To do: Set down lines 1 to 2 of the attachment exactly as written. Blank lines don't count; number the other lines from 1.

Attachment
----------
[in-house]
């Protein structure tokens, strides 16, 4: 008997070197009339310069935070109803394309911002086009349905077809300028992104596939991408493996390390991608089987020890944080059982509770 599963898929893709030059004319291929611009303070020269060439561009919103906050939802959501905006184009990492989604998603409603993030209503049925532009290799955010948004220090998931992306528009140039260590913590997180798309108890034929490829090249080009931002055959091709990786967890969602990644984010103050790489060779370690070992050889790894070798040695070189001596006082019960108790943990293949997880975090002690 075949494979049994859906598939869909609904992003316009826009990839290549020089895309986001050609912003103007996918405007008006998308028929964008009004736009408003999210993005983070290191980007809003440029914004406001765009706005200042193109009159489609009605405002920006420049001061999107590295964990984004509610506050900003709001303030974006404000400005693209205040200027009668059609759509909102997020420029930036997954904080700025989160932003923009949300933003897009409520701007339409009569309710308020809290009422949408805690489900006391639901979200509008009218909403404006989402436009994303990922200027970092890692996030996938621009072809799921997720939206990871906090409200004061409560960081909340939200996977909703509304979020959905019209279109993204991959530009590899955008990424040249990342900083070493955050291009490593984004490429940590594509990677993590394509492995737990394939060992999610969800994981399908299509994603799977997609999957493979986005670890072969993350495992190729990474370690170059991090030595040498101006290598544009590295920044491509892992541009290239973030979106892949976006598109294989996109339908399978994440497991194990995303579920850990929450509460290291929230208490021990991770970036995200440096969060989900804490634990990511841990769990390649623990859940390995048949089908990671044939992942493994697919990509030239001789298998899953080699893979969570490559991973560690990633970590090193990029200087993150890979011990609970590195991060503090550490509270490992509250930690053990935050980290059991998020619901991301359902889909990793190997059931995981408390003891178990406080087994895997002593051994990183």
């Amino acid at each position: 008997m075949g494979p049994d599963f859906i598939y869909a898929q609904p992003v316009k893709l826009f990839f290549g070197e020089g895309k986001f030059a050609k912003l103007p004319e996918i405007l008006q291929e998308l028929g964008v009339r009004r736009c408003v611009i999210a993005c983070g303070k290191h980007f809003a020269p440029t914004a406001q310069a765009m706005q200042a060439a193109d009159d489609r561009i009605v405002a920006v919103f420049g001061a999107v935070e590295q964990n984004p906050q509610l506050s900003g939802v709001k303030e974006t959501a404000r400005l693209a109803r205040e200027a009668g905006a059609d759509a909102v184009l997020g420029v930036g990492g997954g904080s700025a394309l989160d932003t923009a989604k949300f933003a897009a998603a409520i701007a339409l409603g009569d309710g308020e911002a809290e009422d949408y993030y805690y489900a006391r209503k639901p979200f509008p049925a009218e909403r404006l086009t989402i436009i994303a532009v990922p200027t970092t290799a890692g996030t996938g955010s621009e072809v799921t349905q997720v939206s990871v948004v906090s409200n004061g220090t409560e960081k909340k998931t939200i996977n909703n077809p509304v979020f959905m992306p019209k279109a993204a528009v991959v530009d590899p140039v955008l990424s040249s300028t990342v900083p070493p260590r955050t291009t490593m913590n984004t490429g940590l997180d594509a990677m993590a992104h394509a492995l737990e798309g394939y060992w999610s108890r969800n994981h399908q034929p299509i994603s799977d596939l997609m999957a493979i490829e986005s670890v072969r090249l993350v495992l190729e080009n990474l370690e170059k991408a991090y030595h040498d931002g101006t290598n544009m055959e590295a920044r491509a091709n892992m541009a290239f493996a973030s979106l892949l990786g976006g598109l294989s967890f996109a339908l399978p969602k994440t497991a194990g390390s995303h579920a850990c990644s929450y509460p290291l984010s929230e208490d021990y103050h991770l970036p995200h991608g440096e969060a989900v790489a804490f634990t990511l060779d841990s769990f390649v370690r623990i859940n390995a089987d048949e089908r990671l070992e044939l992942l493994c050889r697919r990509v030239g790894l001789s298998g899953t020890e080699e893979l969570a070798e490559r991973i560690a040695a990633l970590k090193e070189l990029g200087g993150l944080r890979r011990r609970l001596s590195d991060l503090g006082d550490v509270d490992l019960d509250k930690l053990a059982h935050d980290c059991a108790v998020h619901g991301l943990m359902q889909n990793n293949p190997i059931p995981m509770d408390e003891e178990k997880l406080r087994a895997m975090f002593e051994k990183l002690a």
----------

[in-house]
């Protein structure tokens, strides 16, 4: 008997070197009339310069935070109803394309911002086009349905077809300028992104596939991408493996390390991608089987020890944080059982509770 599963898929893709030059004319291929611009303070020269060439561009919103906050939802959501905006184009990492989604998603409603993030209503049925532009290799955010948004220090998931992306528009140039260590913590997180798309108890034929490829090249080009931002055959091709990786967890969602990644984010103050790489060779370690070992050889790894070798040695070189001596006082019960108790943990293949997880975090002690 075949494979049994859906598939869909609904992003316009826009990839290549020089895309986001050609912003103007996918405007008006998308028929964008009004736009408003999210993005983070290191980007809003440029914004406001765009706005200042193109009159489609009605405002920006420049001061999107590295964990984004509610506050900003709001303030974006404000400005693209205040200027009668059609759509909102997020420029930036997954904080700025989160932003923009949300933003897009409520701007339409009569309710308020809290009422949408805690489900006391639901979200509008009218909403404006989402436009994303990922200027970092890692996030996938621009072809799921997720939206990871906090409200004061409560960081909340939200996977909703509304979020959905019209279109993204991959530009590899955008990424040249990342900083070493955050291009490593984004490429940590594509990677993590394509492995737990394939060992999610969800994981399908299509994603799977997609999957493979986005670890072969993350495992190729990474370690170059991090030595040498101006290598544009590295920044491509892992541009290239973030979106892949976006598109294989996109339908399978994440497991194990995303579920850990929450509460290291929230208490021990991770970036995200440096969060989900804490634990990511841990769990390649623990859940390995048949089908990671044939992942493994697919990509030239001789298998899953080699893979969570490559991973560690990633970590090193990029200087993150890979011990609970590195991060503090550490509270490992509250930690053990935050980290059991998020619901991301359902889909990793190997059931995981408390003891178990406080087994895997002593051994990183």